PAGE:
Real Property - Adverse Possession
Real Property - Easement by Necessity
McClatchie v. Rideau Lakes (Township) (Ont CA, 2015)
In this case the Court of Appeal reviewed the law of adverse possession in Ontario as follows:
 Before turning to the trial judge’s decision and the issues raised by the appellant, I will briefly review the law of adverse possession. This law is not in dispute. To establish adverse possession of certain lands, a claimant must demonstrate that throughout the ten-year adverse possession period, he or she: a) had actual possession of the lands in question; b) had the intention of excluding the true owner from possession; and c) effectively excluded the true owner from possession: Masidon Investments Ltd. v. Ham (1984), 1984 CanLII 1877 (ON CA), 45 O.R. (2d) 563 (C.A.), at p. 567.On the issue of easement by necessity the Court stated:
 An adverse possession claim will fail unless the claimant meets each of the three criteria, and time will begin to run against the true owner of the lands only from the last date when all three are satisfied: Masidon, at p. 567.
 To establish actual possession, the acts of possession must be “open, notorious, peaceful, adverse, exclusive, actual and continuous”: Teis v. Ancaster (Town) (1997), 1997 CanLII 1688 (ON CA), 35 O.R. (3d) 216 (C.A.), at p. 221. If any one of these elements is missing at any time during the statutory ten-year period, the claim for possessory title will fail: Teis, at p. 221.
 If the claimant acknowledges the right of the true owner, then possession will not be adverse. Acknowledgment of title will thus stop the clock from running: Teis, at p. 221; Goode v. Hudon (2005), 30 R.P.R. (4th) 202 (Ont. S.C.), at para. 184; 1043 Bloor Inc. v. 1714104 Ontario Inc., 2013 ONCA 91 (CanLII), 114 O.R. (3d) 241, at para. 73. Legislation likewise makes this clear. Section 13 of the Real Property Limitations Act, R.S.O. 1990, c. L.15, provides that a written and signed acknowledgment of title to land resets the clock for an adverse possession claim over that land.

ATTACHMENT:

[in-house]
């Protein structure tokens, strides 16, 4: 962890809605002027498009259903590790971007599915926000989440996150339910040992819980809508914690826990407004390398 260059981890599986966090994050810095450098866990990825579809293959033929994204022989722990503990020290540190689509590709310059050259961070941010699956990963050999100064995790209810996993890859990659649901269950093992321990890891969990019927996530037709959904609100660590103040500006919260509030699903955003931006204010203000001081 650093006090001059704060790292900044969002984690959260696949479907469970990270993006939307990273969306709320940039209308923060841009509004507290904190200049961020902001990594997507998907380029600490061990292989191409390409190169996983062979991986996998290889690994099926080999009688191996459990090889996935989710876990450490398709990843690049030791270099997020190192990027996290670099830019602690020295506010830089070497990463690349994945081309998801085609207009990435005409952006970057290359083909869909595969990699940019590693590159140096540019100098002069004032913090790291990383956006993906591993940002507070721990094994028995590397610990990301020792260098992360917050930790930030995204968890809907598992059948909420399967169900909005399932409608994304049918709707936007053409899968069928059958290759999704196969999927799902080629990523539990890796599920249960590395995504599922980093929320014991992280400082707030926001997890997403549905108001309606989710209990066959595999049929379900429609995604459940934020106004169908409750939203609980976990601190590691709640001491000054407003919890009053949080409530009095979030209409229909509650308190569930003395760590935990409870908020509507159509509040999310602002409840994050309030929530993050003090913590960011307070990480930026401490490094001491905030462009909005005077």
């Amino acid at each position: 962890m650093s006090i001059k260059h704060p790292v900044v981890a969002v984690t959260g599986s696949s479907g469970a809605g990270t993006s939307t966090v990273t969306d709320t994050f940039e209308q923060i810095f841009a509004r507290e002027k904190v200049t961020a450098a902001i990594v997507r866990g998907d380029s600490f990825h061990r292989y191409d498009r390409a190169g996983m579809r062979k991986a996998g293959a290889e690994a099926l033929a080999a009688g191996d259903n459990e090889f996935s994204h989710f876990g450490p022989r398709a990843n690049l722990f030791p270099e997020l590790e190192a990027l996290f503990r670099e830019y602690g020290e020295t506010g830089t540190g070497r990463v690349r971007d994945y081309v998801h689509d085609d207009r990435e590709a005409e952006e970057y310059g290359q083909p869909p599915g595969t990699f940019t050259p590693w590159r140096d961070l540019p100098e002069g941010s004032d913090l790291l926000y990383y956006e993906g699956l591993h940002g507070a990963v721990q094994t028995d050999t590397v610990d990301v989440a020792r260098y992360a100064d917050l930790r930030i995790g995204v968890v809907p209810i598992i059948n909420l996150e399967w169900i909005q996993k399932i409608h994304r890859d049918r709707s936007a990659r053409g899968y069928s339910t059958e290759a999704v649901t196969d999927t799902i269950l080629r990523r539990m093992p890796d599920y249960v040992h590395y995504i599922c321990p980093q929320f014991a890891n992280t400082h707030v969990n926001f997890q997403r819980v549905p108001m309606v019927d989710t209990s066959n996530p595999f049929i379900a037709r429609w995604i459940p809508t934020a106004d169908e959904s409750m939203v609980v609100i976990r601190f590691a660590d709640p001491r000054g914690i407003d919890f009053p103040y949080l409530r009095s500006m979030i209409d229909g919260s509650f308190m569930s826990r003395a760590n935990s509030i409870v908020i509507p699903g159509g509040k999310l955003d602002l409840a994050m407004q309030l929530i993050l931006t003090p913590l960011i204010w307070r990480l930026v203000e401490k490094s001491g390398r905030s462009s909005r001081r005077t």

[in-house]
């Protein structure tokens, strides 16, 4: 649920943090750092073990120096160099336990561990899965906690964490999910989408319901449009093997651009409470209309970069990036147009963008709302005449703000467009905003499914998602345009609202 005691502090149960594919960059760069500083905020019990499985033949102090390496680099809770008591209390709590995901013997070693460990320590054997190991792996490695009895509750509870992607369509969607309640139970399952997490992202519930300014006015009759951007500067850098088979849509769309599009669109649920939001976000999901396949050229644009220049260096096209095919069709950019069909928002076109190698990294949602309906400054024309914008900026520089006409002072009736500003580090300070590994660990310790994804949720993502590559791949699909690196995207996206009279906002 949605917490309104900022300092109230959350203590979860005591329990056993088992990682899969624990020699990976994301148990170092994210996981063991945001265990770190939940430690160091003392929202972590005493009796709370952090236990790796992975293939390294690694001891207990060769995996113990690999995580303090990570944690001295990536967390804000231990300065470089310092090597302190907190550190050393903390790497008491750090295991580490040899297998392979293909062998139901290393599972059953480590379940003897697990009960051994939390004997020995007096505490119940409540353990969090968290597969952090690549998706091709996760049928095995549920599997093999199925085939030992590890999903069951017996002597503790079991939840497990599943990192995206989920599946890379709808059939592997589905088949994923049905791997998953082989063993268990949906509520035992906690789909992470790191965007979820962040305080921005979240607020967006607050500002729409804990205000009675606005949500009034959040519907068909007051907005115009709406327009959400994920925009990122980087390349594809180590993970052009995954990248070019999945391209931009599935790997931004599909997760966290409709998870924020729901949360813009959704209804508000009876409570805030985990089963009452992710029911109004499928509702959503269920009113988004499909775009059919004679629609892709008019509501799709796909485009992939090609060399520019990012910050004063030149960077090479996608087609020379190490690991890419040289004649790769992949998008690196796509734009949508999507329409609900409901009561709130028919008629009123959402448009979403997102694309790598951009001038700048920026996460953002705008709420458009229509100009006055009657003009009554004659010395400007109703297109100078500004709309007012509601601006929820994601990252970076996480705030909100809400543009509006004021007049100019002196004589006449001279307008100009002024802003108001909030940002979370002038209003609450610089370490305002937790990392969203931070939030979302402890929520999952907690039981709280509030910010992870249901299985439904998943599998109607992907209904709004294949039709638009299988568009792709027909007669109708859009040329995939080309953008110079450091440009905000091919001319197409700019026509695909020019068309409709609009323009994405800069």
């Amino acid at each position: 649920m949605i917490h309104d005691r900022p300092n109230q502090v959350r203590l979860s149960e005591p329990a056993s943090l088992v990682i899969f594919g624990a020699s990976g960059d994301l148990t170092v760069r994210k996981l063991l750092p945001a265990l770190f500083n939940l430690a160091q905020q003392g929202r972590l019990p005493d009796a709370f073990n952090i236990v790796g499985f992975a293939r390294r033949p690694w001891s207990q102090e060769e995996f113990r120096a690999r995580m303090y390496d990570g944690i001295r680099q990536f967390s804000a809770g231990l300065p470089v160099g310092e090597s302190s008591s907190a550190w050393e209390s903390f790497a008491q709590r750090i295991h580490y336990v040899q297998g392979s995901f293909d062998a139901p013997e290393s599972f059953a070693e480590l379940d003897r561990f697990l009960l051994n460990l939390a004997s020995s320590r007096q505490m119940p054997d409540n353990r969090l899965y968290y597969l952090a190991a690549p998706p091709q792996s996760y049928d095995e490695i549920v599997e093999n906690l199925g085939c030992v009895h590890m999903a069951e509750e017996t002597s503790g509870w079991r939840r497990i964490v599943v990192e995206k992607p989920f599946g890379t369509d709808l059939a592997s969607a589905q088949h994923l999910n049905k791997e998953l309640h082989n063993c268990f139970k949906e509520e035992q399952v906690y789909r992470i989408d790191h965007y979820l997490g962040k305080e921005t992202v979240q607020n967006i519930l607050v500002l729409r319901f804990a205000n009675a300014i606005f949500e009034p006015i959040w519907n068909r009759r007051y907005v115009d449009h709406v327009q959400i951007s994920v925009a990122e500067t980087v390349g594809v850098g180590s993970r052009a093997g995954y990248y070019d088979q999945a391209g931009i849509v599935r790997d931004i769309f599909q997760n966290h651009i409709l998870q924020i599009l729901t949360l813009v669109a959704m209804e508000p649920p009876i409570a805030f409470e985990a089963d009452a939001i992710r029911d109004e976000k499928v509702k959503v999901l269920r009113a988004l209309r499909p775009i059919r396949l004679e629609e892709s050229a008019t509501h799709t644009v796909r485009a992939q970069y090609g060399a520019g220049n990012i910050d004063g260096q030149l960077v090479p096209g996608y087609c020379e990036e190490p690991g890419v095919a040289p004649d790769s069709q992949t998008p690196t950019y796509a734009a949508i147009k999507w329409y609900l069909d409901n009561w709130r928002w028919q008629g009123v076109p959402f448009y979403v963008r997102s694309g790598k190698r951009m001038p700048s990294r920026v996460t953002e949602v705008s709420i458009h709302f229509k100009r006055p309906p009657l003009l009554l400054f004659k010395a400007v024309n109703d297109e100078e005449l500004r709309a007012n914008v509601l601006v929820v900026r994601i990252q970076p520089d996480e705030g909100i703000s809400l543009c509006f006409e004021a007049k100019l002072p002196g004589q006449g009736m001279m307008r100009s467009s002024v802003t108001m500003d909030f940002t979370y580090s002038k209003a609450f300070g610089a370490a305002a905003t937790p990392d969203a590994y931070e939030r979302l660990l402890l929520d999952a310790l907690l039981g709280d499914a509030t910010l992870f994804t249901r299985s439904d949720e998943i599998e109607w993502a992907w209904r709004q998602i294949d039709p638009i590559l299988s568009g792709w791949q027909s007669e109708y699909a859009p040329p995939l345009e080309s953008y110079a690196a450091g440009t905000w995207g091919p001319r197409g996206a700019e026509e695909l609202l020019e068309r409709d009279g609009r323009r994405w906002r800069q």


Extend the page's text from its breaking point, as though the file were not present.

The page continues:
An agreement regarding one part of a property that the parties do not contemplate as applying to another part will not constitute an acknowledgement sufficient to interrupt adverse possession on that latter part: Tasker v. Badgerow, 2007 CanLII 23362 (ON SC), 2007 CanLII 23362 4086 (Ont. S.C.), at paras. 47-49, aff’d on other grounds 2008 ONCA 202 (CanLII).
 Easements of necessity are easements presumed to have been granted when the land that is sold is inaccessible except by passing over adjoining land retained by the grantor. The concept arises from the premise that the easement is an implied grant allowing the purchaser to access the purchased lot. See Nelson v. 1153696 Alberta Ltd., 2011 ABCA 203 (CanLII), 46 Alta. L.R. (5th) 113, at paras. 40-43, leave to appeal to S.C.C. refused,  S.C.C.A. No. 423; and Dobson v. Tulloch (1994), 1994 CanLII 7239 (ON SC), 17 O.R. (3d) 533 (C.J. (Gen. Div.)), aff’d (1997), 1997 CanLII 14542 (ON CA), 33 O.R. (3d) 800 (C.A.).
 Necessity is assessed at the time of the original grant: Nelson, at para. 42; Dobson, at p. 541.